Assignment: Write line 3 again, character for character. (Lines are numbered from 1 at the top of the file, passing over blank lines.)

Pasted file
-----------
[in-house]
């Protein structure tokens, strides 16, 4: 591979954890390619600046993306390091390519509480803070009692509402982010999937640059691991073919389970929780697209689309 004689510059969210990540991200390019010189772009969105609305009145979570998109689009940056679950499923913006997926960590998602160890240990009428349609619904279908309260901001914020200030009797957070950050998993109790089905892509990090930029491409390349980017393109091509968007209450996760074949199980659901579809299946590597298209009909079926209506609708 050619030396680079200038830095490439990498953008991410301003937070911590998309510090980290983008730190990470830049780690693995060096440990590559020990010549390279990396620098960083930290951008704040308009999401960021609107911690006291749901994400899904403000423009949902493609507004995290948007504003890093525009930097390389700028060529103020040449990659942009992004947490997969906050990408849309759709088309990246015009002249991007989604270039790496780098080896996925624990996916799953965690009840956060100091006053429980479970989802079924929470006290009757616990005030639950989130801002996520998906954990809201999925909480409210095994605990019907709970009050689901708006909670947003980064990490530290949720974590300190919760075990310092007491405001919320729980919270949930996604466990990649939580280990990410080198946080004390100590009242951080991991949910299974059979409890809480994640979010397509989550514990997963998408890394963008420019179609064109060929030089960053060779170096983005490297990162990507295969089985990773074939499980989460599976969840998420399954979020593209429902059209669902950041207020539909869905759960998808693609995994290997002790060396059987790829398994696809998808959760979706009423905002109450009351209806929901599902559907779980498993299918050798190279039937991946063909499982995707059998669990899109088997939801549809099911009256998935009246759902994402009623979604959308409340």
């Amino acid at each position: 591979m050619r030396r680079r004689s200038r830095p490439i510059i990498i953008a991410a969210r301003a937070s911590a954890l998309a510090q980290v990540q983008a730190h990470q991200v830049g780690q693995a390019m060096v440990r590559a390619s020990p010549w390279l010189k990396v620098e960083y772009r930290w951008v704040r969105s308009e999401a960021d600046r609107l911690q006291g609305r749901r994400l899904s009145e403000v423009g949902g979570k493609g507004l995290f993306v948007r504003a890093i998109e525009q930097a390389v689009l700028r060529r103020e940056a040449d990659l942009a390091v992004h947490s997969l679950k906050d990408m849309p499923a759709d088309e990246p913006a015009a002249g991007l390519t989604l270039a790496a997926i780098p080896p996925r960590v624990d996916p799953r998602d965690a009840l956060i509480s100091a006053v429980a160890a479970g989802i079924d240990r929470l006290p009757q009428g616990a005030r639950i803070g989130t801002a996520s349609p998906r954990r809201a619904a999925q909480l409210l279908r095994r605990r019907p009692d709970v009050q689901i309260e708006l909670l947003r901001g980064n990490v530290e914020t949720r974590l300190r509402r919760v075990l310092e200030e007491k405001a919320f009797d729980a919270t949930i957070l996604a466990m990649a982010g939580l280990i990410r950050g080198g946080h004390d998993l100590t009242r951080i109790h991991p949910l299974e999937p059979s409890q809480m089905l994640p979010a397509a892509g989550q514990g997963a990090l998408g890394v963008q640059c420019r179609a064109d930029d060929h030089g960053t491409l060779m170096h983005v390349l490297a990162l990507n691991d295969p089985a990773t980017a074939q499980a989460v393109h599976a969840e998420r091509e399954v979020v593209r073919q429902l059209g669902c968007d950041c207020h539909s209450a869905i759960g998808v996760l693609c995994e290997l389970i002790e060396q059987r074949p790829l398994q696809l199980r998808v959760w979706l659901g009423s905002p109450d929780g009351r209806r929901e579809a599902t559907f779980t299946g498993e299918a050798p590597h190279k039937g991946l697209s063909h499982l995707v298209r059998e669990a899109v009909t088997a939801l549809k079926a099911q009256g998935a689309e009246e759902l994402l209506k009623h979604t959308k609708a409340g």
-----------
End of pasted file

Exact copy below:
């Amino acid at each position: 591979m050619r030396r680079r004689s200038r830095p490439i510059i990498i953008a991410a969210r301003a937070s911590a954890l998309a510090q980290v990540q983008a730190h990470q991200v830049g780690q693995a390019m060096v440990r590559a390619s020990p010549w390279l010189k990396v620098e960083y772009r930290w951008v704040r969105s308009e999401a960021d600046r609107l911690q006291g609305r749901r994400l899904s009145e403000v423009g949902g979570k493609g507004l995290f993306v948007r504003a890093i998109e525009q930097a390389v689009l700028r060529r103020e940056a040449d990659l942009a390091v992004h947490s997969l679950k906050d990408m849309p499923a759709d088309e990246p913006a015009a002249g991007l390519t989604l270039a790496a997926i780098p080896p996925r960590v624990d996916p799953r998602d965690a009840l956060i509480s100091a006053v429980a160890a479970g989802i079924d240990r929470l006290p009757q009428g616990a005030r639950i803070g989130t801002a996520s349609p998906r954990r809201a619904a999925q909480l409210l279908r095994r605990r019907p009692d709970v009050q689901i309260e708006l909670l947003r901001g980064n990490v530290e914020t949720r974590l300190r509402r919760v075990l310092e200030e007491k405001a919320f009797d729980a919270t949930i957070l996604a466990m990649a982010g939580l280990i990410r950050g080198g946080h004390d998993l100590t009242r951080i109790h991991p949910l299974e999937p059979s409890q809480m089905l994640p979010a397509a892509g989550q514990g997963a990090l998408g890394v963008q640059c420019r179609a064109d930029d060929h030089g960053t491409l060779m170096h983005v390349l490297a990162l990507n691991d295969p089985a990773t980017a074939q499980a989460v393109h599976a969840e998420r091509e399954v979020v593209r073919q429902l059209g669902c968007d950041c207020h539909s209450a869905i759960g998808v996760l693609c995994e290997l389970i002790e060396q059987r074949p790829l398994q696809l199980r998808v959760w979706l659901g009423s905002p109450d929780g009351r209806r929901e579809a599902t559907f779980t299946g498993e299918a050798p590597h190279k039937g991946l697209s063909h499982l995707v298209r059998e669990a899109v009909t088997a939801l549809k079926a099911q009256g998935a689309e009246e759902l994402l209506k009623h979604t959308k609708a409340g």